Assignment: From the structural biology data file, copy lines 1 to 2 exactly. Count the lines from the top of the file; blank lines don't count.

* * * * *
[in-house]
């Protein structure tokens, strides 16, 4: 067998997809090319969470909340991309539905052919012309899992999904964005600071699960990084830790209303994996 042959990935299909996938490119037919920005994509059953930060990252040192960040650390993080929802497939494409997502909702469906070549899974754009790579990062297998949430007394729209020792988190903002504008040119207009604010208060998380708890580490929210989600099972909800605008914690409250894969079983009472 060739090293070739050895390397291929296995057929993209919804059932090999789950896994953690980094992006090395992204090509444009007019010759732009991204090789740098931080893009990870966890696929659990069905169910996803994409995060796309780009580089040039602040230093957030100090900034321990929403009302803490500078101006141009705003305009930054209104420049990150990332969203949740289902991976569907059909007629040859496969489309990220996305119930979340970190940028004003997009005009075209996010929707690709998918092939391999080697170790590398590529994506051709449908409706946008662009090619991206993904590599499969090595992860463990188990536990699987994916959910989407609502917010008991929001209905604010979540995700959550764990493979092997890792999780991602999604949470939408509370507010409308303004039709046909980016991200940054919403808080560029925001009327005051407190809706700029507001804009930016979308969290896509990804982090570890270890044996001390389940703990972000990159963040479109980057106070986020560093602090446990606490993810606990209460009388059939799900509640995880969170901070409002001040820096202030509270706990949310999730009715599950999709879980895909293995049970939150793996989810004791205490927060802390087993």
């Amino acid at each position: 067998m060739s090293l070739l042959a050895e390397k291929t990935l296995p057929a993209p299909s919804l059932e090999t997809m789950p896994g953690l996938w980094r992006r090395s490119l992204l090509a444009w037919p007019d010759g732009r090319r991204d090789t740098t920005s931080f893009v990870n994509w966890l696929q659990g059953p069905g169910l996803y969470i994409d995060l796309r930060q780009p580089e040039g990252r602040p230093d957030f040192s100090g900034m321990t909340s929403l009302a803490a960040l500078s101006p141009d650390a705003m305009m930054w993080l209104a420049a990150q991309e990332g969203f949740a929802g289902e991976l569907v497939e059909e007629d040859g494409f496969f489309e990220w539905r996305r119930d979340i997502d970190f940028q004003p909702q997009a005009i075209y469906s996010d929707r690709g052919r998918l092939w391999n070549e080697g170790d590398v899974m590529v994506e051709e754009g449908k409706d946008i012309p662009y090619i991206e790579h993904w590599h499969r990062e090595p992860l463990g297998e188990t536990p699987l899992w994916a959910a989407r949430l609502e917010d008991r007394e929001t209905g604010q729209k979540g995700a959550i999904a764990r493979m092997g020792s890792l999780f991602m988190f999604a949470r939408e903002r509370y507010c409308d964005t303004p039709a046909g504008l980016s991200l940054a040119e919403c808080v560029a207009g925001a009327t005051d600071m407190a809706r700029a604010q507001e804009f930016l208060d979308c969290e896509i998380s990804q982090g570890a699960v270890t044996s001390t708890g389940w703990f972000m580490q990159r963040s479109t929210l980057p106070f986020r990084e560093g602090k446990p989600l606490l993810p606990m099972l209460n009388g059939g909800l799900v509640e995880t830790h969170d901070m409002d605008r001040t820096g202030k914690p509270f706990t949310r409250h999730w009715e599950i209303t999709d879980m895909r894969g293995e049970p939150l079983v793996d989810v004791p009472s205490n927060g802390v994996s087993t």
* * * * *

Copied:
[in-house]
């Protein structure tokens, strides 16, 4: 067998997809090319969470909340991309539905052919012309899992999904964005600071699960990084830790209303994996 042959990935299909996938490119037919920005994509059953930060990252040192960040650390993080929802497939494409997502909702469906070549899974754009790579990062297998949430007394729209020792988190903002504008040119207009604010208060998380708890580490929210989600099972909800605008914690409250894969079983009472 060739090293070739050895390397291929296995057929993209919804059932090999789950896994953690980094992006090395992204090509444009007019010759732009991204090789740098931080893009990870966890696929659990069905169910996803994409995060796309780009580089040039602040230093957030100090900034321990929403009302803490500078101006141009705003305009930054209104420049990150990332969203949740289902991976569907059909007629040859496969489309990220996305119930979340970190940028004003997009005009075209996010929707690709998918092939391999080697170790590398590529994506051709449908409706946008662009090619991206993904590599499969090595992860463990188990536990699987994916959910989407609502917010008991929001209905604010979540995700959550764990493979092997890792999780991602999604949470939408509370507010409308303004039709046909980016991200940054919403808080560029925001009327005051407190809706700029507001804009930016979308969290896509990804982090570890270890044996001390389940703990972000990159963040479109980057106070986020560093602090446990606490993810606990209460009388059939799900509640995880969170901070409002001040820096202030509270706990949310999730009715599950999709879980895909293995049970939150793996989810004791205490927060802390087993």